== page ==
I have to say, this is the busiest bird season i can recall. (must mean we have a healthy bird population) Right now, from my office window (I'm in the country side) I can see Goldfinches (going wild over the thistle feeder hanging in front of my window), other finches with an orange head, some kind of titmouse? (sp?), starlings (vineyard owners hate them, but I love them), and white breasted nuthatches going up and down the walnut tree next to my office. There are some other kind of little ones with a black head that I dont know the name of. Oh yes, and some humming birds hitting the nectar in the feeder.
Well, I decided to take a break from here and went out to take a few shots of the birds. On pesky kitty kept scaring them off, but I'll load up a few photos of the chubby little yellow finches in a little bit.
They are shy! He didn't know I was taking the picture. I was inside my office -taking it through the glass, which is why the photo is a bit blurry. We built a batting cage for our son and for some reason the birds must think it was for them. They perch on it all day long and go inside and forage. They can fit through the netting. Anyhoo, my camera had a mind of it's own and kept wanting to focus on the netting and not the bird.
A good shot - lots of detail, of the Goldfinch. The "chubby body", as you call it, is actually the bird puffy up his feathers, for added insulation, against the cold. Basically the same body reaction as a human getting "goose bumps" when cold.
They are such rascals. Constantly yammering over the feeder, shoving one another to get to the choice seats. They are a constant source of entertainment for me. Same with the hummers, they are very territorial over the feeder.
Mine is a home office and we live in a walnut orchard. In the fall, when the fruit is falling in the driveway, the golfinches blanket the driveway eating the run-over nut meats.
Pelletory, are both of them the same type of goldfinch - one male/one female?
Very nice photos, Begonia!!! I adore the Varied Thrush - I can't resist taking pics of them, but then end up with ones that look exactly alike. Ever since our cold spell with snow, I've had them at the suet feeders (rather clumsily I might add) and sitting on the fence for long enough periods of time for me to get a shot. Of course, the telephoto lens helps a great deal!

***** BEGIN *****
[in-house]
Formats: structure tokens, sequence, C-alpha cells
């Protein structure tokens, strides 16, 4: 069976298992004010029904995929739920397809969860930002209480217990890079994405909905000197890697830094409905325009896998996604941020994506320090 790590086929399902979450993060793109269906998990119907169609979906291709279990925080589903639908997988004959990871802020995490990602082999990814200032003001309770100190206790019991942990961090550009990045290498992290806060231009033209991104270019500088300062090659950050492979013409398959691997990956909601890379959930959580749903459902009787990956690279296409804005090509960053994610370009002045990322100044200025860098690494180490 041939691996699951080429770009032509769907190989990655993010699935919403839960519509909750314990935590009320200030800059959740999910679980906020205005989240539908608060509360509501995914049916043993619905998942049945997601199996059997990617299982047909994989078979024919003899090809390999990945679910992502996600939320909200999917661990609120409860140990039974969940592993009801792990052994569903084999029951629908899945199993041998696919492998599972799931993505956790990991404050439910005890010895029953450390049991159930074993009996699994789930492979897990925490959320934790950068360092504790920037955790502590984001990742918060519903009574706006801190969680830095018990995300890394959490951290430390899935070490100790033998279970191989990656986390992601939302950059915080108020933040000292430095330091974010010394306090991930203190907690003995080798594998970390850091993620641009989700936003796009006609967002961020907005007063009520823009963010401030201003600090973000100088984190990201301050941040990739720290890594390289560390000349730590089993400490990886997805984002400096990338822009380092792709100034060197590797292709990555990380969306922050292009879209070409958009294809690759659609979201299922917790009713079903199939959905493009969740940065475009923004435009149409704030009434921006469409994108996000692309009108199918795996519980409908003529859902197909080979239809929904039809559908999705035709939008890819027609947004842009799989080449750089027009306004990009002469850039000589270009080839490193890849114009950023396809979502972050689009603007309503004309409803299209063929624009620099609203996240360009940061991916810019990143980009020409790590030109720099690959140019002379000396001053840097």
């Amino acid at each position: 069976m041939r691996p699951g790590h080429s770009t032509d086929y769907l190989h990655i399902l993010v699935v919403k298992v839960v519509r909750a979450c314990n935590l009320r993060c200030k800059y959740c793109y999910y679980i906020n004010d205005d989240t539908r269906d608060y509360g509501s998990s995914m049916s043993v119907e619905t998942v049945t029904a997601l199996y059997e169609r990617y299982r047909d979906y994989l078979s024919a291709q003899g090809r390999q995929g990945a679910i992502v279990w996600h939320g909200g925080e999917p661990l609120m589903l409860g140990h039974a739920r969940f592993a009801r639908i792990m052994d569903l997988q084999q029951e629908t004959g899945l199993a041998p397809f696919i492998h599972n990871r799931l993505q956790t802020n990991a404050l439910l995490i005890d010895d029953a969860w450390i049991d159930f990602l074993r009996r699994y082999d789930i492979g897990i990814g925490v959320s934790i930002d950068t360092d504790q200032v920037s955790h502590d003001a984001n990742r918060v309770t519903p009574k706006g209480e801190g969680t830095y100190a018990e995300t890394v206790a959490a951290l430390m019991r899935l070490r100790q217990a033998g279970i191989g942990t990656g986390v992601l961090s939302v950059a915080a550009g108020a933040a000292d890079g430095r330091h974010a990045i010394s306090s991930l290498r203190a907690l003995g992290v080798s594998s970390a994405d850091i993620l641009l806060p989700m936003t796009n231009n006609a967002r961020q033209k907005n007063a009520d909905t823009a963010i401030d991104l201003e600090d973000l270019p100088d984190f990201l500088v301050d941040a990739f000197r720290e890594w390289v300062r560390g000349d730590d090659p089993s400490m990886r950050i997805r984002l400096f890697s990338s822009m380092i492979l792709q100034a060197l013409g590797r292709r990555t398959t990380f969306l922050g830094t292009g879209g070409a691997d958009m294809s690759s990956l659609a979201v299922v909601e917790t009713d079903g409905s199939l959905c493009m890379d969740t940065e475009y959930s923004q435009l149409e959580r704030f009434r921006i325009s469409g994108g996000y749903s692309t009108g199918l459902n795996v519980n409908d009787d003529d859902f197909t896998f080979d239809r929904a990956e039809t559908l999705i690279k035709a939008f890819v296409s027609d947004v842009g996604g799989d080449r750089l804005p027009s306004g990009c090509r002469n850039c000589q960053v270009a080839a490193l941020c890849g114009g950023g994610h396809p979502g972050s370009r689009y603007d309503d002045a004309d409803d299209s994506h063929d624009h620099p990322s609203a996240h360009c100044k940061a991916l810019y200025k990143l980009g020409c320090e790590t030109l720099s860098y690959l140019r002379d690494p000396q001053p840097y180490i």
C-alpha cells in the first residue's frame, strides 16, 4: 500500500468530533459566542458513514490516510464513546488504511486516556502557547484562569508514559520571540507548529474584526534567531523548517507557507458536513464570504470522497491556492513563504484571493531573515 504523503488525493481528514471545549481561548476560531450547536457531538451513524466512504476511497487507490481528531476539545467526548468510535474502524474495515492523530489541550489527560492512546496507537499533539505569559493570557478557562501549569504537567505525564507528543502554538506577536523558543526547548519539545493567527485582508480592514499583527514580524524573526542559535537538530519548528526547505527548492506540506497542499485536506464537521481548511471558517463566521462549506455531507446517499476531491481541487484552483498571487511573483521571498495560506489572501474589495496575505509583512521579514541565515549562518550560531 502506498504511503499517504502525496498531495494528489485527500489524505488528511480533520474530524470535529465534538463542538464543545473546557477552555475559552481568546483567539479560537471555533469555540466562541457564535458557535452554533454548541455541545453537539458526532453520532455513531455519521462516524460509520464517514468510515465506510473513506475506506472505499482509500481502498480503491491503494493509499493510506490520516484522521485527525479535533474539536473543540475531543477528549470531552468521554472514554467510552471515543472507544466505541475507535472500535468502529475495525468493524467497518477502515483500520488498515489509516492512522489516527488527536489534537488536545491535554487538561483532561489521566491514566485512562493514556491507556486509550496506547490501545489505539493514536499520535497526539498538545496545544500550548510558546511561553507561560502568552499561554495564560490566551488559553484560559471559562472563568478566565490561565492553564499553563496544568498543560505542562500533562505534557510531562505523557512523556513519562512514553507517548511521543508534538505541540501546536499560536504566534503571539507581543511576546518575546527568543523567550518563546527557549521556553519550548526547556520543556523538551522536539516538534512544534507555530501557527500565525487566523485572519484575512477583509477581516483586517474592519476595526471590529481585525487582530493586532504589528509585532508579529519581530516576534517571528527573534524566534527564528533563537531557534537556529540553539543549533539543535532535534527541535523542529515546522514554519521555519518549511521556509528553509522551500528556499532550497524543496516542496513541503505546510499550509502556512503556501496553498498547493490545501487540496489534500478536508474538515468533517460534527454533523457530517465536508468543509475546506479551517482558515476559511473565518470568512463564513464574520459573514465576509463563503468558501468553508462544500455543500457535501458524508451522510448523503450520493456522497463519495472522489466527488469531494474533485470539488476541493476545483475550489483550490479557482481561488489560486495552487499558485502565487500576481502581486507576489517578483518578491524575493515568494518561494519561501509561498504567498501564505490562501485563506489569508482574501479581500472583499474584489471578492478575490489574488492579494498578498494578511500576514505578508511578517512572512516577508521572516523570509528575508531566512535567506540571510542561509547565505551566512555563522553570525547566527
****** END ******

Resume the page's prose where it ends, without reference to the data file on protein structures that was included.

Your Finch photos are wonderful!!! And, I must say, I think you are the first person I have ever heard say they like the Starlings!!! I'm afraid I do not, as they go through seed and suet faster than I can put it out and they scare off the smaller birds. Right now they are not too big a problem, but they will be again!
Marilyn, thanks for remembering my thread and putting in the link!
Murmur, you just brought up an idea. I've never done suet feeders. But it can't hurt to put some out. I have to hang everything way out of reach due to our barn cats. But could set some out.
What feed do you use? I just see them picking through the grass here, eating bugs and walnuts I suspect.
Ahh the starling. They are not liked around here as they can clean a vineyard in no time flat. Much to the growers chagrin! Don't want to start a bird war, as I'm aware of the bird forum rules. But suffice it to say, I just like all birds. Driving through the valley at certain times of the year, one can see huge black blankets waving in the sky. It's the starlings.
Begonia, one thing I do like about Starlings is the little gurgling sounds they make - always makes me think of a "tinkling brook," whatever that would be!!!
The suet I buy is just the cheapest I can find - so I would guess just lard and seed (I'll look when I fill the feeders again later today). This is the first time I've had Thrush come to a feeder and I'm sure it just started because of the snow . . . and maybe they've started a bit of a habit???!!!
Man, I need to get a better camera. At least one with a better zoom feature. When I zoom in, the pics are always out of focus. I generally take pics from the window because the birds fly off if I open the back door to go out and take a picture. The feeders are pretty far out there, so I can't get a good one from inside. I need a digital that I can put a telephoto lens on.